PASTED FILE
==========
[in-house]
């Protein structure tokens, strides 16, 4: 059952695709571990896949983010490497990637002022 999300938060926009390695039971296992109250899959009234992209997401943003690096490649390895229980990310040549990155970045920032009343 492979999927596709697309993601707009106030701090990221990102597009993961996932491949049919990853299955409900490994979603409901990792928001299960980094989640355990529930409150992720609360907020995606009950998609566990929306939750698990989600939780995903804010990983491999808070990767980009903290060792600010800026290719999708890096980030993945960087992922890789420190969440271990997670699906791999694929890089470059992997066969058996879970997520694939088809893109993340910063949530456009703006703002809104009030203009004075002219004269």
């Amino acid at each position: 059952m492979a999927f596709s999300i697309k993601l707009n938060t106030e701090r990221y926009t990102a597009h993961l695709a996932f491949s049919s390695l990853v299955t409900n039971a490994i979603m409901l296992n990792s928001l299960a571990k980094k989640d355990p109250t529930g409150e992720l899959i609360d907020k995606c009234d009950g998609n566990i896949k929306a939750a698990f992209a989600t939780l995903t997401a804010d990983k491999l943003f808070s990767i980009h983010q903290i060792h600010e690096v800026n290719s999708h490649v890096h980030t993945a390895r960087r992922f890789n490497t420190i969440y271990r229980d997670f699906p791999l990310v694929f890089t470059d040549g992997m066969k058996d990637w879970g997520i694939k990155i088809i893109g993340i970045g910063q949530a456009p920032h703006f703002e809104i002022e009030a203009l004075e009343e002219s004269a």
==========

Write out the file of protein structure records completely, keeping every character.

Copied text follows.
[in-house]
């Protein structure tokens, strides 16, 4: 059952695709571990896949983010490497990637002022 999300938060926009390695039971296992109250899959009234992209997401943003690096490649390895229980990310040549990155970045920032009343 492979999927596709697309993601707009106030701090990221990102597009993961996932491949049919990853299955409900490994979603409901990792928001299960980094989640355990529930409150992720609360907020995606009950998609566990929306939750698990989600939780995903804010990983491999808070990767980009903290060792600010800026290719999708890096980030993945960087992922890789420190969440271990997670699906791999694929890089470059992997066969058996879970997520694939088809893109993340910063949530456009703006703002809104009030203009004075002219004269």
């Amino acid at each position: 059952m492979a999927f596709s999300i697309k993601l707009n938060t106030e701090r990221y926009t990102a597009h993961l695709a996932f491949s049919s390695l990853v299955t409900n039971a490994i979603m409901l296992n990792s928001l299960a571990k980094k989640d355990p109250t529930g409150e992720l899959i609360d907020k995606c009234d009950g998609n566990i896949k929306a939750a698990f992209a989600t939780l995903t997401a804010d990983k491999l943003f808070s990767i980009h983010q903290i060792h600010e690096v800026n290719s999708h490649v890096h980030t993945a390895r960087r992922f890789n490497t420190i969440y271990r229980d997670f699906p791999l990310v694929f890089t470059d040549g992997m066969k058996d990637w879970g997520i694939k990155i088809i893109g993340i970045g910063q949530a456009p920032h703006f703002e809104i002022e009030a203009l004075e009343e002219s004269a």